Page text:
Last year, Pepsi did something it hadn’t done in 23 years. It chose not to run a Super Bowl spot. Instead, it took the $20 million that it spent on the previous year’s game and spent it on a social media-driven contest. With a blend of philanthropy, guerrilla branding, and PR, the Pepsi Refresh contest invited people to submit their ideas and compete for votes to win grants ranging from $5,000 to $250,000.
Was it successful? Did it help increase sales? “The Pepsi Refresh Project was not a sales driven program,” said Shiv Singh, head of digital for PepsiCo beverages America. “It was designed to build brand awareness…cultivate a long term relationship with consumers…[and] build brand health. We look at brand equity, brand health and sales—and we have seen movement in all of them.” For Pepsi’s agency, TBWA/Chiat/Day, the decision to skip the Super Bowl and use the money for the project acknowledged the consumer shift toward social media and the need to reach the millennial generation with something that allowed them to participate in a meaningful way. The fact that The New York Times was writing about it a year later might support the case that Pepsi’s decision was a smart one. Does that mean $3 million for a 30-second spot isn’t worth it?
If your spot rates high on the USA Today Super Bowl Ad Meter, and gets additional free exposure on a couple dozen Monday morning news shows, and then goes viral on the Internet, I’d say it was worth it. If it doesn’t, then maybe not. What’s interesting from a marketing and business standpoint is that, in a world that’s all about apps, tweets, and analytics, the answer to the three-million-dollar question may come down to something as old as time—creativity.
When half the people say they watch the Super Bowl mostly for the commercials, the value of a smart, creative spot should not be underestimated. Yet, unlike those millions of others, I’m not sure I’ll even be watching on Sunday for the commercials. Why? Because for every great Super Bowl spot there’s about seven lame ones. Maybe eight. You’d think that, being the Super Bowl, it’d be different, but it’s not. So, rather than sit through dozens of long, boring, stupid spots just to catch a few good ones, I’ll just watch them Monday online. I doubt I’ll be the only one. Will others be willing to sit through (and actually watch and digest) commercial after commercial after commercial, especially if they’re partying with family or friends? I doubt it. That’s why the true test and value of a Super Bowl spot is its post-game hang time.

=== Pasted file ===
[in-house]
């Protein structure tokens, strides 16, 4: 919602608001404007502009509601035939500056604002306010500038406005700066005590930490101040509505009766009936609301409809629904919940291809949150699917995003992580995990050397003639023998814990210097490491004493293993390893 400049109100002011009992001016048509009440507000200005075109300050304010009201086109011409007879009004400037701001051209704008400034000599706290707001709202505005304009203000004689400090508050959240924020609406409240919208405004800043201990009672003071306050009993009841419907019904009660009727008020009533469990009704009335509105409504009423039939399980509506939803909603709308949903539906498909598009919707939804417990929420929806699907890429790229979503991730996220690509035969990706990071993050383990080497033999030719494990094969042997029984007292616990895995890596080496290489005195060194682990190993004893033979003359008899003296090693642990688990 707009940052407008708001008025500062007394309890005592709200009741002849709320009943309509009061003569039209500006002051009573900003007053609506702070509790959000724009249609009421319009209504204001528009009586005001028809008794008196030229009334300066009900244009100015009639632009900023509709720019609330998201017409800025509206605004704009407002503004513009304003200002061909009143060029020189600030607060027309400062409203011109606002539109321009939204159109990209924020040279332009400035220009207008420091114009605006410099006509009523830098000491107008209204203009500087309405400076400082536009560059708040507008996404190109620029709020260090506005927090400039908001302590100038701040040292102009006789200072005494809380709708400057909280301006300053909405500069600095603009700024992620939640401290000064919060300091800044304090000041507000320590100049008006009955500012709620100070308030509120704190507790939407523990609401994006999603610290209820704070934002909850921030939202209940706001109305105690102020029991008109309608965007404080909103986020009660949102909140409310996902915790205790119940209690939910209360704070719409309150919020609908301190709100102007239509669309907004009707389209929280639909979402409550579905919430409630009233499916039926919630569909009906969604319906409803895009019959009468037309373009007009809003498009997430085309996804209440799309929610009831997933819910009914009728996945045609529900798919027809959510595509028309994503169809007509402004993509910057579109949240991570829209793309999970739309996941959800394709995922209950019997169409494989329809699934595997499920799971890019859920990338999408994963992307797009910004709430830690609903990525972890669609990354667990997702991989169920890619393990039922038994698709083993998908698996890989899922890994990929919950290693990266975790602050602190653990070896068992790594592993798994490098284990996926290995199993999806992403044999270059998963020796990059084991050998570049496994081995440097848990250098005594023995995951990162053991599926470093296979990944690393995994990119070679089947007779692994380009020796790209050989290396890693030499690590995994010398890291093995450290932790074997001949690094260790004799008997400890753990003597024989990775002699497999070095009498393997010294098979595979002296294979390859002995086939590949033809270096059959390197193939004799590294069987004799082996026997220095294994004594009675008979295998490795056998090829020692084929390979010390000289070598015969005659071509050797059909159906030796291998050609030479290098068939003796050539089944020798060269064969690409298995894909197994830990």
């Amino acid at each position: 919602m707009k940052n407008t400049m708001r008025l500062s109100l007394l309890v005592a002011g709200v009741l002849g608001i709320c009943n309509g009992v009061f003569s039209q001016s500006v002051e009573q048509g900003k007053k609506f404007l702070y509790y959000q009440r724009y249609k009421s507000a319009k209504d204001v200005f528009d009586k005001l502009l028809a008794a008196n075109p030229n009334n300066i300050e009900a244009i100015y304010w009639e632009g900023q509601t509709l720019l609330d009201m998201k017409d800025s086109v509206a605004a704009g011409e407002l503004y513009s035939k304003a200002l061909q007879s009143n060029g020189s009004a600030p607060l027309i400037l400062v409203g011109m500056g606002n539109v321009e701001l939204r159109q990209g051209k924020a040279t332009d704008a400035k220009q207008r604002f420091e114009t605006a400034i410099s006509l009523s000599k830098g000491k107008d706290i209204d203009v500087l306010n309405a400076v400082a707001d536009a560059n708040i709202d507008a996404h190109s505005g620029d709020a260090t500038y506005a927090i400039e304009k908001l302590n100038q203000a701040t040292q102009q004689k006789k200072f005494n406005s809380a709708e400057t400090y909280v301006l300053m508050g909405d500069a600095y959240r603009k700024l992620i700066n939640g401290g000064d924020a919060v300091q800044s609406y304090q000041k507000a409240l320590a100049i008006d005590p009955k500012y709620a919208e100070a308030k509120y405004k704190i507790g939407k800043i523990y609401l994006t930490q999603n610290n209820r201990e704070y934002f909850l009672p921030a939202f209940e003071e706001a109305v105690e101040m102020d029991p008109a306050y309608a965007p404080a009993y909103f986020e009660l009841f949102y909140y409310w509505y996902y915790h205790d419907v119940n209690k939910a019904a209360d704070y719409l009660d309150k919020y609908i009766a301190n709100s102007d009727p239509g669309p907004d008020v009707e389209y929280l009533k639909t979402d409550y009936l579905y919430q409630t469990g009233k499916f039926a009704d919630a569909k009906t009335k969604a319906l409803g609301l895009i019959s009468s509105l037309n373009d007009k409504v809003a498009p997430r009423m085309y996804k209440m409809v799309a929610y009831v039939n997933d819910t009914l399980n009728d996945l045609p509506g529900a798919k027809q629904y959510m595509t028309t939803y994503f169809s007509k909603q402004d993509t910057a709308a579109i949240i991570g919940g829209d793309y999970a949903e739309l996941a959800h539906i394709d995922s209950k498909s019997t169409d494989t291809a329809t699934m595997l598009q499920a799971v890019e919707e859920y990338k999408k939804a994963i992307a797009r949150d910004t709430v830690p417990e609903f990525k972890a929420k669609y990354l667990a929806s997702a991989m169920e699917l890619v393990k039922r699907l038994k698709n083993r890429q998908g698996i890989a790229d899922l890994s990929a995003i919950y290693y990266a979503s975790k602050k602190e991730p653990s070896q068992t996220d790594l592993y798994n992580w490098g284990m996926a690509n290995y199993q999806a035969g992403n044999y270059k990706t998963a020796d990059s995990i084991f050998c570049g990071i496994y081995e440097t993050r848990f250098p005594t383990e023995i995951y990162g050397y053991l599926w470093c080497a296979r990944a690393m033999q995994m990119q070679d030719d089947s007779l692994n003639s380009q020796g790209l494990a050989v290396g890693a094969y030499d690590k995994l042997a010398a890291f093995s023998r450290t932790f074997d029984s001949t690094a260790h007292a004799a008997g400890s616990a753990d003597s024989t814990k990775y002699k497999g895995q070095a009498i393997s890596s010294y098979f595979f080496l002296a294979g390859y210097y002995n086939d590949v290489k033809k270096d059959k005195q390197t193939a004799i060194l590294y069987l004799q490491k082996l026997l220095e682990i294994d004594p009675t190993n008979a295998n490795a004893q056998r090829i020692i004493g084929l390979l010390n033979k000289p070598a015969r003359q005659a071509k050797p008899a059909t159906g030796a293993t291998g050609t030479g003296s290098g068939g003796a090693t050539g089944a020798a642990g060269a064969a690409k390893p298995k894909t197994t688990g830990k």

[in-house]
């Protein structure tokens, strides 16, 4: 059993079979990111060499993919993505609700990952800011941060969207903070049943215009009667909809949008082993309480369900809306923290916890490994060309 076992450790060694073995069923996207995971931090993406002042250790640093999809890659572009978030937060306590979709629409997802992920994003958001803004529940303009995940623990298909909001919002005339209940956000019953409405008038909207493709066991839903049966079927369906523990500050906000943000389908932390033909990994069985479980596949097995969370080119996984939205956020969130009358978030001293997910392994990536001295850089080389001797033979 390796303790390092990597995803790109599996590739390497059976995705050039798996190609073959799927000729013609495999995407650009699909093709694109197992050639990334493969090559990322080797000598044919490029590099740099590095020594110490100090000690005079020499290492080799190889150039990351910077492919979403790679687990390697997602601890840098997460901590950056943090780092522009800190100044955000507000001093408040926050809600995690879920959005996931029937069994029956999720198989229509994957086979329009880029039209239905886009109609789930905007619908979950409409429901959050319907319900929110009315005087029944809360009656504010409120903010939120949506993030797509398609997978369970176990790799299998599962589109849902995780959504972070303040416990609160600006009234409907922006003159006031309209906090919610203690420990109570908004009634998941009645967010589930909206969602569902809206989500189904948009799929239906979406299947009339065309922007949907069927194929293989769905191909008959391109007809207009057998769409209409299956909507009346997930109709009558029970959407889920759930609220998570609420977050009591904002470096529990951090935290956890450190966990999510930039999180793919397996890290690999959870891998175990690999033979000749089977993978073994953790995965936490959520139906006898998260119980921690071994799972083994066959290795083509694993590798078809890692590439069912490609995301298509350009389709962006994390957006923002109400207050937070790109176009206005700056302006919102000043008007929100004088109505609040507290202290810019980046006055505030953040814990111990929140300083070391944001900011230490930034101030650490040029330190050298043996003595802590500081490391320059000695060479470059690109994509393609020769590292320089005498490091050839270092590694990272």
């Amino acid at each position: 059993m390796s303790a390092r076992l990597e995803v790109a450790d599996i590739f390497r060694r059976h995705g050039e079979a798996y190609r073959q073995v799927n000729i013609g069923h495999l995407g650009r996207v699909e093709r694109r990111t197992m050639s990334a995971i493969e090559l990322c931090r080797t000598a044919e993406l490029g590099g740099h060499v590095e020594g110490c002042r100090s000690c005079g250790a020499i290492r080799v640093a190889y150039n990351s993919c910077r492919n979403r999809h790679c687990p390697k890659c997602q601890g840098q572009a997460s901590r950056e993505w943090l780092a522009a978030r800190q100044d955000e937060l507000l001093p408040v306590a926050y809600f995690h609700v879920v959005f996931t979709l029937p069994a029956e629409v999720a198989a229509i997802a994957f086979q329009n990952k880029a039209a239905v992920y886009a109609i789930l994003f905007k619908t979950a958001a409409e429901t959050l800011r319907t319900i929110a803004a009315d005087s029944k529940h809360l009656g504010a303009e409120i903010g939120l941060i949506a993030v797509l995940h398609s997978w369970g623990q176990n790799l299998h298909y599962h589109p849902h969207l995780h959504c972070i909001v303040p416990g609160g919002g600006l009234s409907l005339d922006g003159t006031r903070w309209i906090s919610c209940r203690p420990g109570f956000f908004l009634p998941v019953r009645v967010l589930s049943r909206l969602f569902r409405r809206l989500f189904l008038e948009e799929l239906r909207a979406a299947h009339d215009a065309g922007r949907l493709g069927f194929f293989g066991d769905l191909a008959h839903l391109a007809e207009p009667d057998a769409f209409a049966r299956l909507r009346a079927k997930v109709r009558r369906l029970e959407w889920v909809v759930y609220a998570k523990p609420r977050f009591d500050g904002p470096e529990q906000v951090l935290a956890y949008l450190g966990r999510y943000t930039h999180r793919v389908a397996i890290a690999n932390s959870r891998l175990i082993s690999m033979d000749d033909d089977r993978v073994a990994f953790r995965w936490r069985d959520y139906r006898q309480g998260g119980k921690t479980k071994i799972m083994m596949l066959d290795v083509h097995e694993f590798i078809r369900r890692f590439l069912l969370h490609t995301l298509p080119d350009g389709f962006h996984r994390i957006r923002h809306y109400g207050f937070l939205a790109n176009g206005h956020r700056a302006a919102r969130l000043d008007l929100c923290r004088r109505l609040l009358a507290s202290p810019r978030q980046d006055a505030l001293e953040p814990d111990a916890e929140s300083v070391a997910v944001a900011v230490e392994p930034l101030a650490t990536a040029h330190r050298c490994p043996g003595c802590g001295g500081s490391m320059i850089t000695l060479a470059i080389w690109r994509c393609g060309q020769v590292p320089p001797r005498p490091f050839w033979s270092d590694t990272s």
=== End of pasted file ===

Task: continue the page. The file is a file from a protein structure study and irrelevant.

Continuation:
Since that hang time is a fickle, unpredictable, thing–as it will always be–I can’t see the networks continuing to demand higher rates the way they have in the past, especially with the evolving online media landscape. With more and more companies like Pepsi exploring alternative media channels, the challenge for the networks is how to provide added value for the fees they’re asking.
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